Philanthropy and Community Colleges
August 30, 2019 | Rebecca Richards
Whether your first day of college was five or fifty years ago, it is hard to forget the excitement and trepidation of stepping into your future. This rite of passage is starting to wane as many prospective students of the upcoming generation are deciding against going to a traditional, four-year college. According to a recent study by TD Ameritrade, one in five of Americans aged 15-28 say they might not pursue higher education. A significant number are considering more affordable alternatives to the typical college experience. The level of education does not seem worth the level of debt. More than ever, financial constraints are dictating major decisions about undergraduate education.
As the student landscape changes, philanthropy is following suit and non-traditional colleges are seeing an increase in donations. In 2009, only one major gift of $2.5 million was given to a community college, according to an article in the Chronicle of Philanthropy. In 2018, the total of major gifts given to community colleges was $53.1 million. While traditional universities still receive a vast majority of philanthropic gifts, this is a significant increase for the community college system. Why this change? Community colleges seem like the answer to many of the cultural concerns with traditional higher education. The tuition rates are lower, the training is more specific to the workforce and the time investment is significantly lower than a four year bachelor’s degree.
The increased interest in community colleges offers a unique opportunity for philanthropists. Community colleges already address the immediate cultural concern with workforce training. A liberal arts education can be compatible with occupation-centered education. Targeted giving to community colleges could help establish programs that introduce students from a variety of backgrounds to the liberal arts in an accessible way. The Chronicle of Philanthropy highlights one program at Arapahoe Community College in Colorado that will help students interested in the workforce and in higher education to achieve their respective goals. Once implemented, the program schedules classes so that students are able to work while pursuing an education. The program will serve both those seeking a quick occupational licensing degree as well as those looking to transfer to a state college.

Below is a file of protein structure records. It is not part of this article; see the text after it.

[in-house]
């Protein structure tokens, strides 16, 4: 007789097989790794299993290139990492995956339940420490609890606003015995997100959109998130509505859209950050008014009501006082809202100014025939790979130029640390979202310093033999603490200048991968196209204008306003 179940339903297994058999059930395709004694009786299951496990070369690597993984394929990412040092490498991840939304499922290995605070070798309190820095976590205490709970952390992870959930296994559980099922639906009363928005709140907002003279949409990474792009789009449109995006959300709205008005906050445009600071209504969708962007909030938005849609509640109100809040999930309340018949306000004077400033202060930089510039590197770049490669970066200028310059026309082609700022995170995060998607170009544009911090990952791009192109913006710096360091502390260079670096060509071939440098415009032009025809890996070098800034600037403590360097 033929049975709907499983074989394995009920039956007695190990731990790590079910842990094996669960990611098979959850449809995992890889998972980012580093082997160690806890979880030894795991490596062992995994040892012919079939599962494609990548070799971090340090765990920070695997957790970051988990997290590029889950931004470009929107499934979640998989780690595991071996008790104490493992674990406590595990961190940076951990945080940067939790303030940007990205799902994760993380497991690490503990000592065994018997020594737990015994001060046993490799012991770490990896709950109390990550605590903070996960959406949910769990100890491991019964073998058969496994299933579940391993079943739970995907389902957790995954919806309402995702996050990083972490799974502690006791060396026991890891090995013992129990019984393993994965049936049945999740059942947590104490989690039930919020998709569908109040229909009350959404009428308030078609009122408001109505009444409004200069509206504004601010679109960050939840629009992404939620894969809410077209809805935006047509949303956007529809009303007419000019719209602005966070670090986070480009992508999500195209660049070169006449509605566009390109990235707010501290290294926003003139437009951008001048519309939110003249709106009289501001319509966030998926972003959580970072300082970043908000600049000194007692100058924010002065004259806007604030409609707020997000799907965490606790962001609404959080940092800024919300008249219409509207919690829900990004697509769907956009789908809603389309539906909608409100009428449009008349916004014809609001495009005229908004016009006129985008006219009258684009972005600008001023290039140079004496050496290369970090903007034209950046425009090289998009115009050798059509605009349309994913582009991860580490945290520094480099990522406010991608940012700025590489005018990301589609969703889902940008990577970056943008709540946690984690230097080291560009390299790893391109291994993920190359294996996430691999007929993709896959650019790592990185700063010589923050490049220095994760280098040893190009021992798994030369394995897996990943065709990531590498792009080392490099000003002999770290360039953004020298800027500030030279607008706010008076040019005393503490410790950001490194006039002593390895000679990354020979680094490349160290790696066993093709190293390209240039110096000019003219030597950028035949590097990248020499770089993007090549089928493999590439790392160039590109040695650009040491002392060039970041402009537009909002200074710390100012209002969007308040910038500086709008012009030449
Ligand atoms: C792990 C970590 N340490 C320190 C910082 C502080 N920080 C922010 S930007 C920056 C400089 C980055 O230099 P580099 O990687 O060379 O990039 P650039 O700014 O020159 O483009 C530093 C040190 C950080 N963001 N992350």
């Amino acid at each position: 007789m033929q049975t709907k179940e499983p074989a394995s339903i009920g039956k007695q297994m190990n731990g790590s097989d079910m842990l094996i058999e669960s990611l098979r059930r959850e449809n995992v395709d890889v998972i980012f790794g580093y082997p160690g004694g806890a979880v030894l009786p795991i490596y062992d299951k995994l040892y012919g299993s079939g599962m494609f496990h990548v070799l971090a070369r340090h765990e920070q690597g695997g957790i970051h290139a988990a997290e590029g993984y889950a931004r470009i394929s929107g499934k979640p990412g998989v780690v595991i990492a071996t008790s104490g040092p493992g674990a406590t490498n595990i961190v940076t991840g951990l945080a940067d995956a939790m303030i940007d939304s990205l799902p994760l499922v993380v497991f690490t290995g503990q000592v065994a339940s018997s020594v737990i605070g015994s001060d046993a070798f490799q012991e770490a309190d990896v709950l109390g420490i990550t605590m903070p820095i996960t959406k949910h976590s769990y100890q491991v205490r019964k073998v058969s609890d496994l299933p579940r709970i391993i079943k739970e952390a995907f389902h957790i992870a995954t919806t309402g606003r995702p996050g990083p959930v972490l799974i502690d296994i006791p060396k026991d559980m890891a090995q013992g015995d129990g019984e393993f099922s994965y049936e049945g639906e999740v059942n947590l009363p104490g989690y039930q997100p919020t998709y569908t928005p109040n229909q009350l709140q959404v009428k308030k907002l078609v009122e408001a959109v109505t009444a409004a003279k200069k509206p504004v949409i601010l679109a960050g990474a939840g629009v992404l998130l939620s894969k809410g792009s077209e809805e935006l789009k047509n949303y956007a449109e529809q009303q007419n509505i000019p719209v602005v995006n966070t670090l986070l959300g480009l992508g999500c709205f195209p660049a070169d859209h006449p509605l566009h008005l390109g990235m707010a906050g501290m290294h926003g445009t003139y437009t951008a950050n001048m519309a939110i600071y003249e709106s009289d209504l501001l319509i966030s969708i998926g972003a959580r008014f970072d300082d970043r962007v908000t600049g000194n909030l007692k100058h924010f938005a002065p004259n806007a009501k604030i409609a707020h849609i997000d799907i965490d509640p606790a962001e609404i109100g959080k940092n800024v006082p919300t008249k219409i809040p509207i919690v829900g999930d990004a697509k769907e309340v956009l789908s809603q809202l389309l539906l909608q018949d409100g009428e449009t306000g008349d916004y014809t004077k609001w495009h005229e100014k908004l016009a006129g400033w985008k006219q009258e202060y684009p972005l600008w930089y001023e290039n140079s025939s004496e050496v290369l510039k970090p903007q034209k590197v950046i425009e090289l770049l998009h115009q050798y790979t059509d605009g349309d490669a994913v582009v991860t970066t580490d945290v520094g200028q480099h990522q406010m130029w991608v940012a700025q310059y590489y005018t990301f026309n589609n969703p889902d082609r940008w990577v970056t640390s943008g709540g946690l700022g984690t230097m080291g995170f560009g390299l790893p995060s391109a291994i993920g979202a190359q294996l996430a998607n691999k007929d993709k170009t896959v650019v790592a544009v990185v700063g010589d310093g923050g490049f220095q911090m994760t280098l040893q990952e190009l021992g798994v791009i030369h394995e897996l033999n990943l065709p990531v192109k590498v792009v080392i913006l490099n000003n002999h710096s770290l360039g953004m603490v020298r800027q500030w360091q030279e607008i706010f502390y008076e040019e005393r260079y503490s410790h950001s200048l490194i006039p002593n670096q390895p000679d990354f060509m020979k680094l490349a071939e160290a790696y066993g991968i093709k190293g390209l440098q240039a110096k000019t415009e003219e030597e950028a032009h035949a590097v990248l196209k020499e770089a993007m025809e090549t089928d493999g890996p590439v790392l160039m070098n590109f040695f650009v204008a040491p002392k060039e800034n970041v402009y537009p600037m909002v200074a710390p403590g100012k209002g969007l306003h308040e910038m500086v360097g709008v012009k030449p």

While developing liberal arts programs in a predominantly workforce centered campus will have its own set of challenges, there is also great potential. Since the typical community college student is older, dialogue on campuses could be more robust and diverse. The diverse backgrounds of students leads naturally to intellectual and political diversity. With a wider range of age and life experience, community college students might have a more grounded approach to the debate of great ideas. After all, the great books are considered great because they have as much relevance to the philosopher as to the plumber.
Through targeted giving, donors have the ability to influence universities. Rather than let higher education succumb to tuition increases and lackluster curriculum, consider encouraging colleges that are already working hard to keep costs low and preparing their students for life during and after higher education. Despite the current increase in giving to community colleges, they remain underfunded and the effect of a major gift could be much farther reaching than the same gift to a typical university. As students go back to school this fall or begin for the very first time, a targeted donation can influence the kind of education they receive at the level they can afford.